* Heavily indebted and impoverished countries such as Guyana, Honduras, Benin, Mali, and Chad are likely to be excluded from HIPC debt relief on the basis of narrow financial criteria.
Debt relief: an investment in human development
Slow implementation and the limited application of the HIPC framework will undermine its effectiveness in reducing poverty in some of the world's poorest countries. As a group, the 41 HIPCs display the worst social indicators in the developing world. All but six fall into the lowest category of human development in the UNDP's Human development Index. Translated into human terms, this means that a child born in a HIPC is 30 per cent less likely to reach their first birthday than the average for all developing countries; and that a mother is three times more likely to die in childbirth. The IMF in particular has been at pains to stress that debt relief is not a panacea for poverty. Of course it is not. But it could make an important contribution by increasing the financial resources available for investment in people. It is surely unacceptable that most HIPC governments spend over 20 per cent of their revenues on debt servicing when confronted by such pressing human need. And it is outrageous that, in many countries, debt repayments exceed social expenditures - often by a huge margin:
* In Mozambique, debt servicing for 1996 absorbed double the amount allocated to the combined current expenditure budgets for health and education. This is in a countrywhere one-quarter of all children die before the age of five as a result of infectious disease; and where two-thirds of the population are illiterate.
* In Zambia, infant mortality rates are rising in the face of collapsing provision of health, clean water, and sanitation. Yet for every $1 spent on health, the country spends an additional $4 on debt servicing.
* In Ethiopia, over 100,000 children die annually from easily preventable and treatable diarrhoea. Less than 40 per cent of the rural population have access to the most basic health facilities. However, debt repayments are equivalent to four times public spending on health.
* In Niger, the country at the bottom of the Human Development Index, life expectancy averages 47 years and only 14 per cent of the population is literate, but debt servicing absorbs more than the combined budgets for health and education.
* In Nicaragua, where three out of every four people live below the poverty line, where one-quarter of the under-five population suffers nutritional deficiency, and where 35 per cent of the population is illiterate, debt repayments exceed the total social sector budget.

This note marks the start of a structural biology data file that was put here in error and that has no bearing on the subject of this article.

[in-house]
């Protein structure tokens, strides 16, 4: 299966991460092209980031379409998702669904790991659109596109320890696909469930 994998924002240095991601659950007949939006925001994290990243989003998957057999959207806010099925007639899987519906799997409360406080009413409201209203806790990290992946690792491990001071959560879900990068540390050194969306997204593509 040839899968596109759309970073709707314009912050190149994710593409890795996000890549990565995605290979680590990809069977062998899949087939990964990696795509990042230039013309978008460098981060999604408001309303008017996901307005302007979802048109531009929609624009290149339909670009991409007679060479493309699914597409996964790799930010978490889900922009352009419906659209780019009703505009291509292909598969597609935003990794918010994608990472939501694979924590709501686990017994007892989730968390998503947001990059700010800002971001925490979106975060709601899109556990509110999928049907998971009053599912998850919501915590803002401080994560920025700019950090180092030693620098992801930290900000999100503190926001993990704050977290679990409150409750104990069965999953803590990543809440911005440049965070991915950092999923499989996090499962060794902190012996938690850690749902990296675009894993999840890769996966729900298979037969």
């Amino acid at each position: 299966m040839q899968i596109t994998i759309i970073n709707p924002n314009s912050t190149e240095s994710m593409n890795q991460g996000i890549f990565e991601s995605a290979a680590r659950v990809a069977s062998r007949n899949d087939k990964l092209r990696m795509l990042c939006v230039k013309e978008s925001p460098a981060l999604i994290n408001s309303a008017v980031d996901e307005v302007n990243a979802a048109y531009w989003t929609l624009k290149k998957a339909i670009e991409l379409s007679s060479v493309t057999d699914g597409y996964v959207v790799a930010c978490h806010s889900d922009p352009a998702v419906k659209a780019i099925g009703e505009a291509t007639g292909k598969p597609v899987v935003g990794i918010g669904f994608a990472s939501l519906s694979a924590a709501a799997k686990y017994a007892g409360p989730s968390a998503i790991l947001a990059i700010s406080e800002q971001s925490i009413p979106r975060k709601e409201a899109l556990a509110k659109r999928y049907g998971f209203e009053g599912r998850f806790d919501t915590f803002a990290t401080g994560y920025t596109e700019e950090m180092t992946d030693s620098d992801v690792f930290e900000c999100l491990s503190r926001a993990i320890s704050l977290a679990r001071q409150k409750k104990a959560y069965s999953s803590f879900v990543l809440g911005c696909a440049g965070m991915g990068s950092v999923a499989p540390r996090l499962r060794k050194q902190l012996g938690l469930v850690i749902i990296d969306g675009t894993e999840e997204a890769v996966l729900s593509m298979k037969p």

* In Bolivia, where over 90 per cent of the highland population is in poverty, where only 16 per cent of that population has access to safe water, and where over one-third of women are illiterate, debt repayments for 1997 account for three times the spending allocated for rural poverty reduction.
Such facts illustrate the lethal interaction between the debt crisis and the fiscal crisis - the growing inability of governments to finance spending on basic services out of domestic revenues. They also illustrate the high social costs of debt, in terms of lost opportunities for health, education, and poverty reduction, and the potential human welfare gains which could be achieved through debt relief.
The scale of these potential gains is underlined by our review of the seven national plans for achieving the targets for human development set by the World Summit for Children in 1990. Those targets included major progress against malnutrition, preventable disease, and illiteracy, in addition to a reduction by half in child mortality. This Briefing compares the external financing requirements need to achieve these targets over the period 1993-2000 for seven African HIPCs* against the debt service payments of the same countries. The striking result is that, for all but one country, debt servicing represents more than the external finance requirement for the national plans.
What does this mean in human terms? We consider this question by assuming that the World Summit targets for reducing child mortality and malnutrition can be met with adequate finance and appropriate policies. If they were met in the seven countries under review, the lives of over three million children under the age of five would be saved over a seven year period; and over four million cases of malnutrition would be avoided. For individual countries, the human development gains would be enormous, with debt relief contributing to measures which would save the lives of * 1.3 million children in Ethiopia * almost 600,000 children in Mozambique * 475,000 children in Niger * a combined total of around 440,000 children in Burkina Faso and Mali.
Even before the wider benefits of reduced vulnerability to maternal mortality and infectious disease, increased literacy, and improved productivity are taken into account, these are very high returns on a very small investment.
In this Briefing we propose that governments willing to convert savings from debt repayments into social investment should be rewarded with an accelerated time-frame for debt relief. Eligibility would be through a modified economic reform conditionality, along with a government commitment to transfer between 80-100 per cent of any savings from debt relief into a ring-fenced budget account for social investments. Concrete targets for improving human welfare would be established through dialogue with creditors, donors, and non-government organisations (NGOs). Debt relief funds would be earmarked for specific investments, additional to those provided for in existing budget plans, summarised in a debt-for-poverty-reduction contract. The aim of such a contract would not be the erection of another hurdle to eligibility for debt relief, but the creation of positive incentives for poverty reduction. Performance would be closely monitored under the World Bank's Public Expenditure Reviews. As in any contract, non- compliance would be penalised. Debtor governments failing to undertake the expenditures to which they have committed themselves would face a dollar-for-dollar reduction in their aid budgets.